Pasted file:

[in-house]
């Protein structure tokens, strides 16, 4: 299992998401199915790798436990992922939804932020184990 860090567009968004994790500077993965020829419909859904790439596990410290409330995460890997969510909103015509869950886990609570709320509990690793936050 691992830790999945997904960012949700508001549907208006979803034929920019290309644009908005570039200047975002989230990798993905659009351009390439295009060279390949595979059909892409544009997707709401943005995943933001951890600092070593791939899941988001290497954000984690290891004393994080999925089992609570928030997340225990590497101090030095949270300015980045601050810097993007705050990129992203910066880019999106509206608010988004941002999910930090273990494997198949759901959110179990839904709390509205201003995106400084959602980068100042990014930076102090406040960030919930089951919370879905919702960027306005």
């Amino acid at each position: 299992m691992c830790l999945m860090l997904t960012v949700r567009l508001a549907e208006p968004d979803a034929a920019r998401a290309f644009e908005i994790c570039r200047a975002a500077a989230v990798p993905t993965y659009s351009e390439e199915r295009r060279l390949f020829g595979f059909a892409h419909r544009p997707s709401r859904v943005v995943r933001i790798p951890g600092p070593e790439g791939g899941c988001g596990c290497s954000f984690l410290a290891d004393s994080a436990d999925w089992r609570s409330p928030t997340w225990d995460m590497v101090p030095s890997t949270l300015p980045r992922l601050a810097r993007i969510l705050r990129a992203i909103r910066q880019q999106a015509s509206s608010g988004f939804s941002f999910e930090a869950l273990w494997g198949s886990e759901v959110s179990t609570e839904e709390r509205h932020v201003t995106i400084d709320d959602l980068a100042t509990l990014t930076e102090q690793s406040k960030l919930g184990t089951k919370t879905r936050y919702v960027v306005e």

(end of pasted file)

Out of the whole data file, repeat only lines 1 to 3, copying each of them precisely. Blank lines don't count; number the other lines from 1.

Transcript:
[in-house]
């Protein structure tokens, strides 16, 4: 299992998401199915790798436990992922939804932020184990 860090567009968004994790500077993965020829419909859904790439596990410290409330995460890997969510909103015509869950886990609570709320509990690793936050 691992830790999945997904960012949700508001549907208006979803034929920019290309644009908005570039200047975002989230990798993905659009351009390439295009060279390949595979059909892409544009997707709401943005995943933001951890600092070593791939899941988001290497954000984690290891004393994080999925089992609570928030997340225990590497101090030095949270300015980045601050810097993007705050990129992203910066880019999106509206608010988004941002999910930090273990494997198949759901959110179990839904709390509205201003995106400084959602980068100042990014930076102090406040960030919930089951919370879905919702960027306005």
């Amino acid at each position: 299992m691992c830790l999945m860090l997904t960012v949700r567009l508001a549907e208006p968004d979803a034929a920019r998401a290309f644009e908005i994790c570039r200047a975002a500077a989230v990798p993905t993965y659009s351009e390439e199915r295009r060279l390949f020829g595979f059909a892409h419909r544009p997707s709401r859904v943005v995943r933001i790798p951890g600092p070593e790439g791939g899941c988001g596990c290497s954000f984690l410290a290891d004393s994080a436990d999925w089992r609570s409330p928030t997340w225990d995460m590497v101090p030095s890997t949270l300015p980045r992922l601050a810097r993007i969510l705050r990129a992203i909103r910066q880019q999106a015509s509206s608010g988004f939804s941002f999910e930090a869950l273990w494997g198949s886990e759901v959110s179990t609570e839904e709390r509205h932020v201003t995106i400084d709320d959602l980068a100042t509990l990014t930076e102090q690793s406040k960030l919930g184990t089951k919370t879905r936050y919702v960027v306005e």